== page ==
LA CLEMENZA DI TITO by Wolfgang Amadeus Mozart (Canadian Opera Company). February 6. $25-$55. Rating: NNN
Members of the Canadian Opera Company went classical Roman - well, kind of - as they stepped onto the Four Seasons stage for a single production of Mozart's La Clemenza Di Tito.
The "kind of" refers to director Christopher Alden's production, designed by Andrew Cavanaugh Holland (set) and Terese Wadden (costumes) so that the six principles are in a combination of period and elegant outfits much of the time while the white-masked chorus is garbed in everyday modern dress; the set resembles the lobby of a Bay Street office building.
Despite the fact that the title character is the emperor Titus, much of the stage and emotional action happens between Vitellia (soprano Ambur Braid) and Titus's closest friend, Sesto (mezzo Rihab Chaieb, singing a pants - that is, male - role). Vitellia wants to be Titus's bride, but twice in the opera he seems inclined to wed others. Furious at losing the throne, Vitellia manipulates Sesto, who's in love with her, to murder the well-loved ruler. At one level Sesto is the key figure here, caught between love for his friend and love for Vitellia.
Others in the cast included Annio (soprano Sasha Djihanian), another noble Roman (and another pants role), who wants to marry Sesto's sister, Servilia (soprano Claire de Sévigné), and Publio, captain of Tito's guard (bass-baritone Neil Craighead).
Finally there's Titus, a role shared by the Ensemble's two tenors, Christopher Enns and Owen McCausland, one singing each act of the opera. It's always an awkward way to cast, but the math dictates it. The group gets one shot at the Ensemble show on the Four Seasons stage, but there are sometimes two singers who suit one role.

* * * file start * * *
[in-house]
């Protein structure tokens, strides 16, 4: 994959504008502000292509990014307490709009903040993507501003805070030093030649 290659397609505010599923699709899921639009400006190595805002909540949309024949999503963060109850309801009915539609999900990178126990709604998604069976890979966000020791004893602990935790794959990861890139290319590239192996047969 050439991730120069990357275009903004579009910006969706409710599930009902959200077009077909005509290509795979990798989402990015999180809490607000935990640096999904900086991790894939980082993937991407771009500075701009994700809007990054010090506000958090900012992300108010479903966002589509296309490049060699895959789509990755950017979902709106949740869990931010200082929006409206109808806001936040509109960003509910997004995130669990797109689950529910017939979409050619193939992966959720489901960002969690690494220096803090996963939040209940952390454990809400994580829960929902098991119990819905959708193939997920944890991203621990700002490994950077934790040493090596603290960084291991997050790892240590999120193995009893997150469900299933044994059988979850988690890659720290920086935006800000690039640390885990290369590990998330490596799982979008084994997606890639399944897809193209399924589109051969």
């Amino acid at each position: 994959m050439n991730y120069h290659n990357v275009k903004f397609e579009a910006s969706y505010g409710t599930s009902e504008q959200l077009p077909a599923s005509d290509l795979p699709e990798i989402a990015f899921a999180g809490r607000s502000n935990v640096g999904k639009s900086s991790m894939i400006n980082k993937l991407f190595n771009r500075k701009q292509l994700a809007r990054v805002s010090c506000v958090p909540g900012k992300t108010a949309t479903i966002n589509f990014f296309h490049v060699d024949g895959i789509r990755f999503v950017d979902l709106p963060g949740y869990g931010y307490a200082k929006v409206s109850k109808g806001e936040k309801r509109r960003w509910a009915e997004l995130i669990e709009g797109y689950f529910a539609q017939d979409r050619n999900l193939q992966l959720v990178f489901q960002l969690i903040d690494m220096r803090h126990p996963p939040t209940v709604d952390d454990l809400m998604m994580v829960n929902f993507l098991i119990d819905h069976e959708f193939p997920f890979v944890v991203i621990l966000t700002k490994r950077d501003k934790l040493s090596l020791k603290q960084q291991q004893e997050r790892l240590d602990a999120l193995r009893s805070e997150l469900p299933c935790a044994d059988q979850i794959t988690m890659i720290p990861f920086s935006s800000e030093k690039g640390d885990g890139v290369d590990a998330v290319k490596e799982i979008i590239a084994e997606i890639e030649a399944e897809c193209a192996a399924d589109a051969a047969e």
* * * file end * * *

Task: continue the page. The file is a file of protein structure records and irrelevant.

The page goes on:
Each artist in this kind of divided performance can feel some discomfort. The first (Enns, here) sings the opening act but doesn't have a chance to conclude Tito's full dramatic and musical arc. McCausland, on the other hand, has to start both vocally and emotionally halfway through the story but without stage time to warm up on several levels.
In this case, the second-act Tito has the richer role, and McCausland did well at exploring the character's several moods. Happily, he also had a chance to sing the full role several other times, when he replaced tenor Michael Schade in the mainstage production. I caught one of those performances a week later and McCausland had become an impressive Tito, building a full character by the work's end and handling the opera's important and difficult recitatives with real feeling.
The standout in the Ensemble version was Braid, fiery and manipulative from the opera's start. At times the music lies too low for her, but she's an expressive singer who rightly isn't afraid to make the occasional unattractive sound to explore her character. Braid gave the jealous Vitellia a streak of impetuosity if not, at times, downright madness.
Chaieb's Sesto was better as Tito's anguished betrayer than Vitellia's frustrated lover, growing in the part during the second half. De Sévigné made Servilia, usually a secondary role, a major player in this production: playful, flirtatious and with some of the sweetest singing in the cast.